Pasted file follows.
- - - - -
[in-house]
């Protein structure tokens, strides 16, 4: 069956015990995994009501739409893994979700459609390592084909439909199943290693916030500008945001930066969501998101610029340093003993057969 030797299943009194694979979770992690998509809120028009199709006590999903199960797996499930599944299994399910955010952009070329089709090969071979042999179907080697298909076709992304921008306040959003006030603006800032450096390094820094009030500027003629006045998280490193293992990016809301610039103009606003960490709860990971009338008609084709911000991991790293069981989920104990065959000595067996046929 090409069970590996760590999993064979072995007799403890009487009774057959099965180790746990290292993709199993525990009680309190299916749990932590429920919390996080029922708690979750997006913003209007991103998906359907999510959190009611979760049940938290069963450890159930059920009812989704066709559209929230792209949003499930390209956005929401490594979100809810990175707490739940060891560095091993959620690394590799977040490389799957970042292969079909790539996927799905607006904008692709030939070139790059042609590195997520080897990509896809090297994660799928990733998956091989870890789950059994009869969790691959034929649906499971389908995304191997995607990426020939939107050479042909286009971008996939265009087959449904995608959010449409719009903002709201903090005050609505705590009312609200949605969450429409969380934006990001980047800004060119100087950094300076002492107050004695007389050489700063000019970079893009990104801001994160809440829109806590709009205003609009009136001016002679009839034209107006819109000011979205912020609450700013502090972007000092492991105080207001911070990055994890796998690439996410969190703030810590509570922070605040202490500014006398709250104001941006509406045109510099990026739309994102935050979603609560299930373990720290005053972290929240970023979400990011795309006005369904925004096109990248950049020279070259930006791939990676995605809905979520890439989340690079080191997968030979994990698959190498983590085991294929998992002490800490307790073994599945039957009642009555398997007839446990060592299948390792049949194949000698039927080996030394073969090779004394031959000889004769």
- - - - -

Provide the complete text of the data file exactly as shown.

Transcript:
[in-house]
């Protein structure tokens, strides 16, 4: 069956015990995994009501739409893994979700459609390592084909439909199943290693916030500008945001930066969501998101610029340093003993057969 030797299943009194694979979770992690998509809120028009199709006590999903199960797996499930599944299994399910955010952009070329089709090969071979042999179907080697298909076709992304921008306040959003006030603006800032450096390094820094009030500027003629006045998280490193293992990016809301610039103009606003960490709860990971009338008609084709911000991991790293069981989920104990065959000595067996046929 090409069970590996760590999993064979072995007799403890009487009774057959099965180790746990290292993709199993525990009680309190299916749990932590429920919390996080029922708690979750997006913003209007991103998906359907999510959190009611979760049940938290069963450890159930059920009812989704066709559209929230792209949003499930390209956005929401490594979100809810990175707490739940060891560095091993959620690394590799977040490389799957970042292969079909790539996927799905607006904008692709030939070139790059042609590195997520080897990509896809090297994660799928990733998956091989870890789950059994009869969790691959034929649906499971389908995304191997995607990426020939939107050479042909286009971008996939265009087959449904995608959010449409719009903002709201903090005050609505705590009312609200949605969450429409969380934006990001980047800004060119100087950094300076002492107050004695007389050489700063000019970079893009990104801001994160809440829109806590709009205003609009009136001016002679009839034209107006819109000011979205912020609450700013502090972007000092492991105080207001911070990055994890796998690439996410969190703030810590509570922070605040202490500014006398709250104001941006509406045109510099990026739309994102935050979603609560299930373990720290005053972290929240970023979400990011795309006005369904925004096109990248950049020279070259930006791939990676995605809905979520890439989340690079080191997968030979994990698959190498983590085991294929998992002490800490307790073994599945039957009642009555398997007839446990060592299948390792049949194949000698039927080996030394073969090779004394031959000889004769």